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I never experienced pH shock in the 5 years I was breeding Angelfish and
Discus. I would have pH as low as 3.5 in some tanks and when it got that low
I would adjust the pH back to about 7.0 in a matter of minutes. No effect
(and we're talking several _thousands_ of dollars of breeding stock). The
only bad effects occurred when:
a) when I had measurable nitrite in a not-yet cycling tank, and
b) when the water came out of the tap with very low pH (due to CO2 in the
The way it was explained to me was it wasn't the swing that killed the fish,
but any NO2 at a low pH is very toxic as nitric acid (as I think Paul is
trying to say below with the chemical-ese). The effect is very similar to
having any measurable ammonia and what percent of it is toxic above 7.0. The
lower the pH (below 7.0), the more toxic NO2 becomes, the higher the pH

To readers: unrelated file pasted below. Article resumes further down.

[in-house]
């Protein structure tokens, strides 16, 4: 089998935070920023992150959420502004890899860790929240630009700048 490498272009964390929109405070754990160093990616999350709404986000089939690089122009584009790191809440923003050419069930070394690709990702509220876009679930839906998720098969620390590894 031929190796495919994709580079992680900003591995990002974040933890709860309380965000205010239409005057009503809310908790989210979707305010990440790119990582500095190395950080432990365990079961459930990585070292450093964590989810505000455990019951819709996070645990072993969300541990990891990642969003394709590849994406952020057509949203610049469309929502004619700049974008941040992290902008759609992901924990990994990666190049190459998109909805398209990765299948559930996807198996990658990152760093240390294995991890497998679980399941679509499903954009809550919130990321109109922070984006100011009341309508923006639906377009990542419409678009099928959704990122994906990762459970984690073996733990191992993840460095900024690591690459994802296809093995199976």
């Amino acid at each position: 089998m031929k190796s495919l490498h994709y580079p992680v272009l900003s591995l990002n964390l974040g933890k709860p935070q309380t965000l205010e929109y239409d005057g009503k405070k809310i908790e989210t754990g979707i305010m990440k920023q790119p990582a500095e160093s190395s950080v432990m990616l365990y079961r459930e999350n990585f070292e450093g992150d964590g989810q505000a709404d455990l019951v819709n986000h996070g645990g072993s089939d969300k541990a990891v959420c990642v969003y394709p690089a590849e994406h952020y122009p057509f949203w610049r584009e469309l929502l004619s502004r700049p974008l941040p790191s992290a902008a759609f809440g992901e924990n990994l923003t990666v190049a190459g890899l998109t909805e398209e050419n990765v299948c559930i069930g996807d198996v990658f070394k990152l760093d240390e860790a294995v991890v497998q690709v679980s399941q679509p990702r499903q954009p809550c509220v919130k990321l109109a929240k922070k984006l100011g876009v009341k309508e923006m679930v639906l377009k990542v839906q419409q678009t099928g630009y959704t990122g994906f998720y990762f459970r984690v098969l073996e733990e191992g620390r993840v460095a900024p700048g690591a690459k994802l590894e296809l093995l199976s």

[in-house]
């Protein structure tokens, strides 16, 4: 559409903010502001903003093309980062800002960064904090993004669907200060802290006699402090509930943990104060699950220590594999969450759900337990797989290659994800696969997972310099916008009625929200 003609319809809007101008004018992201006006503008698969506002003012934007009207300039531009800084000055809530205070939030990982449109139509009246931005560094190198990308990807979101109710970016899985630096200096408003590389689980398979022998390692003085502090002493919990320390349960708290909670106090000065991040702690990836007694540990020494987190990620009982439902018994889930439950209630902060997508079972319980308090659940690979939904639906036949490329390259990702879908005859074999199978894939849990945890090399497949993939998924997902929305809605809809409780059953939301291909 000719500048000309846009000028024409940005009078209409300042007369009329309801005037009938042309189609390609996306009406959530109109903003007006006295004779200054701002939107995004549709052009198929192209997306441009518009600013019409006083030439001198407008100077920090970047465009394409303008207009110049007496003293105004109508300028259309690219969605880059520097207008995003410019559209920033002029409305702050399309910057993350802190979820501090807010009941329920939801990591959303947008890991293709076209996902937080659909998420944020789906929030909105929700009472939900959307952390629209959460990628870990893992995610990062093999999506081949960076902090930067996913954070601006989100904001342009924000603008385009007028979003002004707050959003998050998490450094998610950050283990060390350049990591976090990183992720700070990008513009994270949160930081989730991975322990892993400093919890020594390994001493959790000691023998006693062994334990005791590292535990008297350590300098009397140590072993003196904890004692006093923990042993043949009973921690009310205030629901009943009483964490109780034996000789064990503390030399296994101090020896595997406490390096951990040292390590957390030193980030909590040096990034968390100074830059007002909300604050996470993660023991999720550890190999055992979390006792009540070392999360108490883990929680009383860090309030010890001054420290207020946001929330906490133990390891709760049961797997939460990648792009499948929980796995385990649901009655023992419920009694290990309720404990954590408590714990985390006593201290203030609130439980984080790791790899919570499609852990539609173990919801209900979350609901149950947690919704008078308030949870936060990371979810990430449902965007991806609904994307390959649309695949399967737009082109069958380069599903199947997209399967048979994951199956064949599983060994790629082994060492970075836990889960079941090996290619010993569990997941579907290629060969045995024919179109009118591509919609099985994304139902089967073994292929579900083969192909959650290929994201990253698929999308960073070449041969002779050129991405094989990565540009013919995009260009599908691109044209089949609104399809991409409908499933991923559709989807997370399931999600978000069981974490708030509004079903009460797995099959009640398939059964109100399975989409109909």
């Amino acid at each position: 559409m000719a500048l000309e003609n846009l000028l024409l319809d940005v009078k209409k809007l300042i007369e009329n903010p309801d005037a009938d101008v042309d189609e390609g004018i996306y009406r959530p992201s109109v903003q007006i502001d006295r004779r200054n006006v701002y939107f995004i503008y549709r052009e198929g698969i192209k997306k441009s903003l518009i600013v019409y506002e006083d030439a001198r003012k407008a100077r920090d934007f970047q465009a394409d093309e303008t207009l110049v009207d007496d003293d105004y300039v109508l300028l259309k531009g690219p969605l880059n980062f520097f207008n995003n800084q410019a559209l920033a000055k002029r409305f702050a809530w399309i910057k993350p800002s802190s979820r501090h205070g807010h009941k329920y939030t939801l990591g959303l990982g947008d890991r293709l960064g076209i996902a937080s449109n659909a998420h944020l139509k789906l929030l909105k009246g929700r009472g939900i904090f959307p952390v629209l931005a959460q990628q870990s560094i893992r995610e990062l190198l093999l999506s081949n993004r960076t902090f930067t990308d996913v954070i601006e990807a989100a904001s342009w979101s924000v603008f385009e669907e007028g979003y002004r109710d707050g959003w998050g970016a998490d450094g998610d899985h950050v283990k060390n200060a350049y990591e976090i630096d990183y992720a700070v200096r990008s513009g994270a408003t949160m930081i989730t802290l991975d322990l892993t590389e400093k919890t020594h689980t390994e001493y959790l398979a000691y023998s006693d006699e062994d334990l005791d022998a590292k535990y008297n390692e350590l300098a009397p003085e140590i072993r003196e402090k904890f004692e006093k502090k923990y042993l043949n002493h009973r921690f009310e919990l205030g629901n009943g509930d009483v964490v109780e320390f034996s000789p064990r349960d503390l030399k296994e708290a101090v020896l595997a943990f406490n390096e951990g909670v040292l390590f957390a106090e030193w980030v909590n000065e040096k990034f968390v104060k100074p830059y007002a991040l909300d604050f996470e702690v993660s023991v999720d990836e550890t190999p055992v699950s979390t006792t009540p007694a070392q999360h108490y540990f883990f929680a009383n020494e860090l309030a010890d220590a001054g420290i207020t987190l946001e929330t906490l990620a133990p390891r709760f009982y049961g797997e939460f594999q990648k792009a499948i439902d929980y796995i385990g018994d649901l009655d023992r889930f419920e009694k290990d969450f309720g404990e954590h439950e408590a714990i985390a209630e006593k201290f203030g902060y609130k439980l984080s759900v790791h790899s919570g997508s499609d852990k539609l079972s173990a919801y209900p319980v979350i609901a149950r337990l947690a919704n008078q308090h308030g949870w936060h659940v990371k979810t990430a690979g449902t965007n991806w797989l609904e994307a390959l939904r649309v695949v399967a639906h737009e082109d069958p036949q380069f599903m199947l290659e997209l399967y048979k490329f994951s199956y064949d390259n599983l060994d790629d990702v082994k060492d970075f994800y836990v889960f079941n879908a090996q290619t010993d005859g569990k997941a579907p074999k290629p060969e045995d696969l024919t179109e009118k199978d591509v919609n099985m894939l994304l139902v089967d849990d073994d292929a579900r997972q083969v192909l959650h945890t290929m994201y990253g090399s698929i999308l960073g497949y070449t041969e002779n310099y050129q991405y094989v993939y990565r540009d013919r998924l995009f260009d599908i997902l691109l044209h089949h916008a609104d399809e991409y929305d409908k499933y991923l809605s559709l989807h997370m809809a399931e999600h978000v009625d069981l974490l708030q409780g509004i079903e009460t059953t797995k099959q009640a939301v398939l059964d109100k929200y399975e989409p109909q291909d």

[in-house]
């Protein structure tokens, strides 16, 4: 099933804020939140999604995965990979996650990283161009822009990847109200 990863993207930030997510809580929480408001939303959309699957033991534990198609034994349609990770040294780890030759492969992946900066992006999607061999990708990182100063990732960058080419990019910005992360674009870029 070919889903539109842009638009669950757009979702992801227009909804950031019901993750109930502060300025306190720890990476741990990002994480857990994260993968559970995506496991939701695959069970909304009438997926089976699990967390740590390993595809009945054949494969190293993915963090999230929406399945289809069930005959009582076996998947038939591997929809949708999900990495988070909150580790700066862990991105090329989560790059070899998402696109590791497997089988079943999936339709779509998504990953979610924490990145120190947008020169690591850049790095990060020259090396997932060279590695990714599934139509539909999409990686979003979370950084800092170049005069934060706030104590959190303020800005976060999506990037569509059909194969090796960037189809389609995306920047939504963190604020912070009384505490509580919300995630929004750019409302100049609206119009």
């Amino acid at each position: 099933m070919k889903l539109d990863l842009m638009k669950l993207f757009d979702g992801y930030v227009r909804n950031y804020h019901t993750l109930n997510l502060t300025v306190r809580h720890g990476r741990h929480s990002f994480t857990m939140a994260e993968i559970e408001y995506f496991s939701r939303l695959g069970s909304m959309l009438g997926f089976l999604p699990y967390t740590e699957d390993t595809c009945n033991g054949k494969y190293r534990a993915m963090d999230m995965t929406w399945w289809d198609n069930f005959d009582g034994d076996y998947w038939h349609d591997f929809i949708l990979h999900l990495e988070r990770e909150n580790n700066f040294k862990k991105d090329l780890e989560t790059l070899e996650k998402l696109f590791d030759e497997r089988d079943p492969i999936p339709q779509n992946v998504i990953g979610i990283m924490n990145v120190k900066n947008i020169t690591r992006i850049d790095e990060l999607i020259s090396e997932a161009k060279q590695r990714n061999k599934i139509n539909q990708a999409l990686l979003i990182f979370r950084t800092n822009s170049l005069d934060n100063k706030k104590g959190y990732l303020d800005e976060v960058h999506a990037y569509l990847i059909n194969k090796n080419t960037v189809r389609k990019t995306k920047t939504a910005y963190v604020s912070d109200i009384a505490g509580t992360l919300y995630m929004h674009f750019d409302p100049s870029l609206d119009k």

(over 7.0) the more toxic Ammonia becomes.
Therefore, as long as you have no NO2 and ammonia in the system you can
swing the pH with little, if any effect on the fish (except for maybe an
induction of spawning).
Kind of makes you laugh when the new guy at the LFS says "float the bag".
Imagine two tributaries coming into a river. Both temperature and pH on the
incoming trib is different than the main stream. Do you think the fish puts
one fin into the trib and wait 20 minutes before deciding to swim up the
trib? That he swims up and die within a day?
> No-one else jumped in on this - I think that NO2- is pretty toxic but that
> HNO2 is a good deal worse, and the pKa of HNO2 is about 5.2, meaning
> that the two will have equal concentrations at pH 5.2. At 6.2 there will
> be 10 times as much NO2- as HNO2, at 4.2 10 times as much HNO2 as NO2-
> - --
> Paul Sears Ottawa, Canada